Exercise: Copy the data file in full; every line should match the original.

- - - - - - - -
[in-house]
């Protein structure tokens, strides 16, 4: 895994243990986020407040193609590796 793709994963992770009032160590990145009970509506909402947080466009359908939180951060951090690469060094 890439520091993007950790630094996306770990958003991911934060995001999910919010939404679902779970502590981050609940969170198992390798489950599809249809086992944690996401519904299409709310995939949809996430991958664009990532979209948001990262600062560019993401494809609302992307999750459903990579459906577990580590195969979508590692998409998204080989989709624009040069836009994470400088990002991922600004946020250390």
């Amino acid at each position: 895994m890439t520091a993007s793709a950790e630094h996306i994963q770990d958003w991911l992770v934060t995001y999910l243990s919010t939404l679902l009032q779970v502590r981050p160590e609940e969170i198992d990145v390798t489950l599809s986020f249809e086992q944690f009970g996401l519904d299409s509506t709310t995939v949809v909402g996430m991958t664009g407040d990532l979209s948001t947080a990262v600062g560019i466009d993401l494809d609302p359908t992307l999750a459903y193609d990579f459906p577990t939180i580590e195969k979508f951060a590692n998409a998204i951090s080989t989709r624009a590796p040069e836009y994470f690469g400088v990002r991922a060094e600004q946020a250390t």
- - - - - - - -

[in-house]
């Protein structure tokens, strides 16, 4: 895994243990986020407040193609590796 793709994963992770009032160590990145009970509506909402947080466009359908939180951060951090690469060094 890439520091993007950790630094996306770990958003991911934060995001999910919010939404679902779970502590981050609940969170198992390798489950599809249809086992944690996401519904299409709310995939949809996430991958664009990532979209948001990262600062560019993401494809609302992307999750459903990579459906577990580590195969979508590692998409998204080989989709624009040069836009994470400088990002991922600004946020250390």
């Amino acid at each position: 895994m890439t520091a993007s793709a950790e630094h996306i994963q770990d958003w991911l992770v934060t995001y999910l243990s919010t939404l679902l009032q779970v502590r981050p160590e609940e969170i198992d990145v390798t489950l599809s986020f249809e086992q944690f009970g996401l519904d299409s509506t709310t995939v949809v909402g996430m991958t664009g407040d990532l979209s948001t947080a990262v600062g560019i466009d993401l494809d609302p359908t992307l999750a459903y193609d990579f459906p577990t939180i580590e195969k979508f951060a590692n998409a998204i951090s080989t989709r624009a590796p040069e836009y994470f690469g400088v990002r991922a060094e600004q946020a250390t």